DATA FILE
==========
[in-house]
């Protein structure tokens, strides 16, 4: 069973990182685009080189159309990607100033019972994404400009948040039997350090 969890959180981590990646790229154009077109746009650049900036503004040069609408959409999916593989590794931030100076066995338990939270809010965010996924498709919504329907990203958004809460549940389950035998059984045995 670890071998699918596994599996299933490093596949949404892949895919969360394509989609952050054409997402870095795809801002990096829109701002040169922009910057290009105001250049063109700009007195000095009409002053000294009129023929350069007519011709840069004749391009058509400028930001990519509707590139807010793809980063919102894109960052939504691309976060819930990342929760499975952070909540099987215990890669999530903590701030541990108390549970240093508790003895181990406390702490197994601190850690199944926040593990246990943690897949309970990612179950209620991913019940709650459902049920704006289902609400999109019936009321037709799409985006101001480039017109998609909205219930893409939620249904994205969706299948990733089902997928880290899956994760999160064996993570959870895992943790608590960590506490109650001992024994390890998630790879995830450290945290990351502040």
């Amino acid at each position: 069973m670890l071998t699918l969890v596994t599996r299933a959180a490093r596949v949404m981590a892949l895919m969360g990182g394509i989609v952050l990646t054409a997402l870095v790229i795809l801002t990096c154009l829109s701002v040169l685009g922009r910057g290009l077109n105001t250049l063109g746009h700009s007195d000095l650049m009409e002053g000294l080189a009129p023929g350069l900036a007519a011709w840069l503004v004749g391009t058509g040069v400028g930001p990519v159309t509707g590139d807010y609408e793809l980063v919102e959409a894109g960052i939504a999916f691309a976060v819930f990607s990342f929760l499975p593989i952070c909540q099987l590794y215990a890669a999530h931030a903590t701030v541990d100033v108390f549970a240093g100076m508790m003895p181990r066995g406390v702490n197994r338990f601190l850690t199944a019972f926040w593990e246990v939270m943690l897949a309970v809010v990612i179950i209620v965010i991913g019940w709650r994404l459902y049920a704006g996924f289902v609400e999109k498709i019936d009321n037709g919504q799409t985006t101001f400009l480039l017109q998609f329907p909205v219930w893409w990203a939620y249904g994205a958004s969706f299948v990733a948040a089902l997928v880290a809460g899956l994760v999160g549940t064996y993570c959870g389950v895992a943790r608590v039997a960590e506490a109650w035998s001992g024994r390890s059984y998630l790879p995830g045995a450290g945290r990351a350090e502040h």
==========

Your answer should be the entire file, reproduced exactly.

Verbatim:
[in-house]
């Protein structure tokens, strides 16, 4: 069973990182685009080189159309990607100033019972994404400009948040039997350090 969890959180981590990646790229154009077109746009650049900036503004040069609408959409999916593989590794931030100076066995338990939270809010965010996924498709919504329907990203958004809460549940389950035998059984045995 670890071998699918596994599996299933490093596949949404892949895919969360394509989609952050054409997402870095795809801002990096829109701002040169922009910057290009105001250049063109700009007195000095009409002053000294009129023929350069007519011709840069004749391009058509400028930001990519509707590139807010793809980063919102894109960052939504691309976060819930990342929760499975952070909540099987215990890669999530903590701030541990108390549970240093508790003895181990406390702490197994601190850690199944926040593990246990943690897949309970990612179950209620991913019940709650459902049920704006289902609400999109019936009321037709799409985006101001480039017109998609909205219930893409939620249904994205969706299948990733089902997928880290899956994760999160064996993570959870895992943790608590960590506490109650001992024994390890998630790879995830450290945290990351502040």
């Amino acid at each position: 069973m670890l071998t699918l969890v596994t599996r299933a959180a490093r596949v949404m981590a892949l895919m969360g990182g394509i989609v952050l990646t054409a997402l870095v790229i795809l801002t990096c154009l829109s701002v040169l685009g922009r910057g290009l077109n105001t250049l063109g746009h700009s007195d000095l650049m009409e002053g000294l080189a009129p023929g350069l900036a007519a011709w840069l503004v004749g391009t058509g040069v400028g930001p990519v159309t509707g590139d807010y609408e793809l980063v919102e959409a894109g960052i939504a999916f691309a976060v819930f990607s990342f929760l499975p593989i952070c909540q099987l590794y215990a890669a999530h931030a903590t701030v541990d100033v108390f549970a240093g100076m508790m003895p181990r066995g406390v702490n197994r338990f601190l850690t199944a019972f926040w593990e246990v939270m943690l897949a309970v809010v990612i179950i209620v965010i991913g019940w709650r994404l459902y049920a704006g996924f289902v609400e999109k498709i019936d009321n037709g919504q799409t985006t101001f400009l480039l017109q998609f329907p909205v219930w893409w990203a939620y249904g994205a958004s969706f299948v990733a948040a089902l997928v880290a809460g899956l994760v999160g549940t064996y993570c959870g389950v895992a943790r608590v039997a960590e506490a109650w035998s001992g024994r390890s059984y998630l790879p995830g045995a450290g945290r990351a350090e502040h």